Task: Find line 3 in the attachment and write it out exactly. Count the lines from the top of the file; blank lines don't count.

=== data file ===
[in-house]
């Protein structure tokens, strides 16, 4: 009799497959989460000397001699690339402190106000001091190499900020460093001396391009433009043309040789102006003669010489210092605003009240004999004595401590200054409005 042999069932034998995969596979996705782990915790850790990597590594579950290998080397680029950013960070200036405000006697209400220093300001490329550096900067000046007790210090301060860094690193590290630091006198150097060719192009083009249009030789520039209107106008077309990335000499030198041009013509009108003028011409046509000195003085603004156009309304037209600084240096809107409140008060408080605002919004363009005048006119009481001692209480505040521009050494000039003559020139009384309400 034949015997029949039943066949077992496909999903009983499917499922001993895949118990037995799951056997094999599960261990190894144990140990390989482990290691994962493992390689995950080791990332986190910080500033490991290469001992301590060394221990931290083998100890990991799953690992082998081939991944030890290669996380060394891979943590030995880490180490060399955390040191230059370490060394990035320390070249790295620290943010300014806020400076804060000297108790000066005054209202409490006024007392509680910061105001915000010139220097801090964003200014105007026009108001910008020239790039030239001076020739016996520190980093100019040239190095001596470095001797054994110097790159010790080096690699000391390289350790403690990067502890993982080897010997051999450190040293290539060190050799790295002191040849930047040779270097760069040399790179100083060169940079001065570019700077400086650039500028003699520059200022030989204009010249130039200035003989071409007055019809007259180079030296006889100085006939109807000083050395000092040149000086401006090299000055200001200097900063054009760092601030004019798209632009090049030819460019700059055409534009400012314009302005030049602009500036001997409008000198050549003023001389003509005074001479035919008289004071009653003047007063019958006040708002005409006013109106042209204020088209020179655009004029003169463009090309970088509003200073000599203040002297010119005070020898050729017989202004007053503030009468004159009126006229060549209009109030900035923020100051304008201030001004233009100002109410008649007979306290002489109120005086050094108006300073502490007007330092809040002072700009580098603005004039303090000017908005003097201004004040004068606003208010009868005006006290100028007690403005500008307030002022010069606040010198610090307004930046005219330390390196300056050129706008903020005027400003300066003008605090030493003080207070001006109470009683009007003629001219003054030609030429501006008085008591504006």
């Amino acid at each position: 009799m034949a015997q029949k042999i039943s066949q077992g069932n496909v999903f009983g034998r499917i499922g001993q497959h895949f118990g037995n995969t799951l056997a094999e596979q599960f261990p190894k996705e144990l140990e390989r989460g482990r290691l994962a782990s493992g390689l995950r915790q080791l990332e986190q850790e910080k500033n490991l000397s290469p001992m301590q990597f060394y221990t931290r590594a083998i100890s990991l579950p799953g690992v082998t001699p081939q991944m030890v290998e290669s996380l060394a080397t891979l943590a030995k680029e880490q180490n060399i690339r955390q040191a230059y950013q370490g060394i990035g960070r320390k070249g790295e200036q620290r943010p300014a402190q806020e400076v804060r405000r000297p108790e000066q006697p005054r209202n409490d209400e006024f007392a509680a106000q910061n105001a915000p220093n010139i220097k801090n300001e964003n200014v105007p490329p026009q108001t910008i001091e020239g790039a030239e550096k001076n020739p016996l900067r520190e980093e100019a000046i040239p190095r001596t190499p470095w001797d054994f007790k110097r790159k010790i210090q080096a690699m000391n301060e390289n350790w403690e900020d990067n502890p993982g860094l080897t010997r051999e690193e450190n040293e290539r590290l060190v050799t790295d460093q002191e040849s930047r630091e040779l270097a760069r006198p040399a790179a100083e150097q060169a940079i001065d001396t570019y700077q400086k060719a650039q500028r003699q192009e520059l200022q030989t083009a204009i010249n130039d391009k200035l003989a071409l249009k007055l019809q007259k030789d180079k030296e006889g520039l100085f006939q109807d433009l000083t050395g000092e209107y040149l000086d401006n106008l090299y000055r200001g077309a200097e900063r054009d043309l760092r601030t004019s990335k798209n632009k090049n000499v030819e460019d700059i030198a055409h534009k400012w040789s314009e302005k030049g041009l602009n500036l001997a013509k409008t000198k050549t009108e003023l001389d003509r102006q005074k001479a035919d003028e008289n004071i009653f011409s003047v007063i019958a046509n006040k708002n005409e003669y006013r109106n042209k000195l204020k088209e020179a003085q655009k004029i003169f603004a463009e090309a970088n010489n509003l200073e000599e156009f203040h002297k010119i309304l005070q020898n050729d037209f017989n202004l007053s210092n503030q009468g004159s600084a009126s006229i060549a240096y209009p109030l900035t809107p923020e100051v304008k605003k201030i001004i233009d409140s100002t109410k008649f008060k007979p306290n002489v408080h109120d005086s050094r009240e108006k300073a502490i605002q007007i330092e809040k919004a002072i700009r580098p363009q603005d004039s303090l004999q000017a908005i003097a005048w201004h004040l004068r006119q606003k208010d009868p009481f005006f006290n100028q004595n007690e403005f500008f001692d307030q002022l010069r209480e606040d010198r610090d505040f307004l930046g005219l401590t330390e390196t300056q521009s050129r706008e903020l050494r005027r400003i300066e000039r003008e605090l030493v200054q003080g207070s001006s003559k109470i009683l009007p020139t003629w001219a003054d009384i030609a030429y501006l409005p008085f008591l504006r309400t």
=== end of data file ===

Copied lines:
């Amino acid at each position: 009799m034949a015997q029949k042999i039943s066949q077992g069932n496909v999903f009983g034998r499917i499922g001993q497959h895949f118990g037995n995969t799951l056997a094999e596979q599960f261990p190894k996705e144990l140990e390989r989460g482990r290691l994962a782990s493992g390689l995950r915790q080791l990332e986190q850790e910080k500033n490991l000397s290469p001992m301590q990597f060394y221990t931290r590594a083998i100890s990991l579950p799953g690992v082998t001699p081939q991944m030890v290998e290669s996380l060394a080397t891979l943590a030995k680029e880490q180490n060399i690339r955390q040191a230059y950013q370490g060394i990035g960070r320390k070249g790295e200036q620290r943010p300014a402190q806020e400076v804060r405000r000297p108790e000066q006697p005054r209202n409490d209400e006024f007392a509680a106000q910061n105001a915000p220093n010139i220097k801090n300001e964003n200014v105007p490329p026009q108001t910008i001091e020239g790039a030239e550096k001076n020739p016996l900067r520190e980093e100019a000046i040239p190095r001596t190499p470095w001797d054994f007790k110097r790159k010790i210090q080096a690699m000391n301060e390289n350790w403690e900020d990067n502890p993982g860094l080897t010997r051999e690193e450190n040293e290539r590290l060190v050799t790295d460093q002191e040849s930047r630091e040779l270097a760069r006198p040399a790179a100083e150097q060169a940079i001065d001396t570019y700077q400086k060719a650039q500028r003699q192009e520059l200022q030989t083009a204009i010249n130039d391009k200035l003989a071409l249009k007055l019809q007259k030789d180079k030296e006889g520039l100085f006939q109807d433009l000083t050395g000092e209107y040149l000086d401006n106008l090299y000055r200001g077309a200097e900063r054009d043309l760092r601030t004019s990335k798209n632009k090049n000499v030819e460019d700059i030198a055409h534009k400012w040789s314009e302005k030049g041009l602009n500036l001997a013509k409008t000198k050549t009108e003023l001389d003509r102006q005074k001479a035919d003028e008289n004071i009653f011409s003047v007063i019958a046509n006040k708002n005409e003669y006013r109106n042209k000195l204020k088209e020179a003085q655009k004029i003169f603004a463009e090309a970088n010489n509003l200073e000599e156009f203040h002297k010119i309304l005070q020898n050729d037209f017989n202004l007053s210092n503030q009468g004159s600084a009126s006229i060549a240096y209009p109030l900035t809107p923020e100051v304008k605003k201030i001004i233009d409140s100002t109410k008649f008060k007979p306290n002489v408080h109120d005086s050094r009240e108006k300073a502490i605002q007007i330092e809040k919004a002072i700009r580098p363009q603005d004039s303090l004999q000017a908005i003097a005048w201004h004040l004068r006119q606003k208010d009868p009481f005006f006290n100028q004595n007690e403005f500008f001692d307030q002022l010069r209480e606040d010198r610090d505040f307004l930046g005219l401590t330390e390196t300056q521009s050129r706008e903020l050494r005027r400003i300066e000039r003008e605090l030493v200054q003080g207070s001006s003559k109470i009683l009007p020139t003629w001219a003054d009384i030609a030429y501006l409005p008085f008591l504006r309400t």